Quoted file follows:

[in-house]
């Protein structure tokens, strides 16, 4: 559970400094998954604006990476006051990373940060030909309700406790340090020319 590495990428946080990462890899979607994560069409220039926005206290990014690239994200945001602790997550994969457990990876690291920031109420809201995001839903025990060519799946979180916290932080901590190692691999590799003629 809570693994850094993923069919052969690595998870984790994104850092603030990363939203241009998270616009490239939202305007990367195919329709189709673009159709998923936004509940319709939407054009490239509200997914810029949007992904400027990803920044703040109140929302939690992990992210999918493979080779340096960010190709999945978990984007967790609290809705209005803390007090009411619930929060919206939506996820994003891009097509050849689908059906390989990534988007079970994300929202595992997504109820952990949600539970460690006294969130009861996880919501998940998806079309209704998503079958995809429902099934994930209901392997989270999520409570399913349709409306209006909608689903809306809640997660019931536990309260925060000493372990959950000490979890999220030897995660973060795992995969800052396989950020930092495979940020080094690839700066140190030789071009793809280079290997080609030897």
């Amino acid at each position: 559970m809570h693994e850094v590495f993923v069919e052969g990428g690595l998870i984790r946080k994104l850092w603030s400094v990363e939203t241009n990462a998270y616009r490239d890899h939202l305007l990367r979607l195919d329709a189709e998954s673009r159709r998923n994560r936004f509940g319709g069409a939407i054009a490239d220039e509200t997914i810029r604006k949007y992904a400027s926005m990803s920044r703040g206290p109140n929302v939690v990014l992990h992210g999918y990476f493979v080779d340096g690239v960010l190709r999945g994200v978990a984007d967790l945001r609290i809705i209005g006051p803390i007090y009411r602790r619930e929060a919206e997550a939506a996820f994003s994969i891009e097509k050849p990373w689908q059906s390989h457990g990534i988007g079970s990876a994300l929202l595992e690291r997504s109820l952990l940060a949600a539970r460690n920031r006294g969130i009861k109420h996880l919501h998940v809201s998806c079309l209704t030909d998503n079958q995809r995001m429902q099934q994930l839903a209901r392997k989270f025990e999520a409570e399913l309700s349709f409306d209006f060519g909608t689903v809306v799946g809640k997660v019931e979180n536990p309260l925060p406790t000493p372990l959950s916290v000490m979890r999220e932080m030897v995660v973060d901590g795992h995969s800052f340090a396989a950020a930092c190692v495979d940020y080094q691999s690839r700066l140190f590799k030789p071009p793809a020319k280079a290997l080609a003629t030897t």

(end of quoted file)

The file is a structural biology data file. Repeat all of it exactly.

[in-house]
């Protein structure tokens, strides 16, 4: 559970400094998954604006990476006051990373940060030909309700406790340090020319 590495990428946080990462890899979607994560069409220039926005206290990014690239994200945001602790997550994969457990990876690291920031109420809201995001839903025990060519799946979180916290932080901590190692691999590799003629 809570693994850094993923069919052969690595998870984790994104850092603030990363939203241009998270616009490239939202305007990367195919329709189709673009159709998923936004509940319709939407054009490239509200997914810029949007992904400027990803920044703040109140929302939690992990992210999918493979080779340096960010190709999945978990984007967790609290809705209005803390007090009411619930929060919206939506996820994003891009097509050849689908059906390989990534988007079970994300929202595992997504109820952990949600539970460690006294969130009861996880919501998940998806079309209704998503079958995809429902099934994930209901392997989270999520409570399913349709409306209006909608689903809306809640997660019931536990309260925060000493372990959950000490979890999220030897995660973060795992995969800052396989950020930092495979940020080094690839700066140190030789071009793809280079290997080609030897």
């Amino acid at each position: 559970m809570h693994e850094v590495f993923v069919e052969g990428g690595l998870i984790r946080k994104l850092w603030s400094v990363e939203t241009n990462a998270y616009r490239d890899h939202l305007l990367r979607l195919d329709a189709e998954s673009r159709r998923n994560r936004f509940g319709g069409a939407i054009a490239d220039e509200t997914i810029r604006k949007y992904a400027s926005m990803s920044r703040g206290p109140n929302v939690v990014l992990h992210g999918y990476f493979v080779d340096g690239v960010l190709r999945g994200v978990a984007d967790l945001r609290i809705i209005g006051p803390i007090y009411r602790r619930e929060a919206e997550a939506a996820f994003s994969i891009e097509k050849p990373w689908q059906s390989h457990g990534i988007g079970s990876a994300l929202l595992e690291r997504s109820l952990l940060a949600a539970r460690n920031r006294g969130i009861k109420h996880l919501h998940v809201s998806c079309l209704t030909d998503n079958q995809r995001m429902q099934q994930l839903a209901r392997k989270f025990e999520a409570e399913l309700s349709f409306d209006f060519g909608t689903v809306v799946g809640k997660v019931e979180n536990p309260l925060p406790t000493p372990l959950s916290v000490m979890r999220e932080m030897v995660v973060d901590g795992h995969s800052f340090a396989a950020a930092c190692v495979d940020y080094q691999s690839r700066l140190f590799k030789p071009p793809a020319k280079a290997l080609a003629t030897t």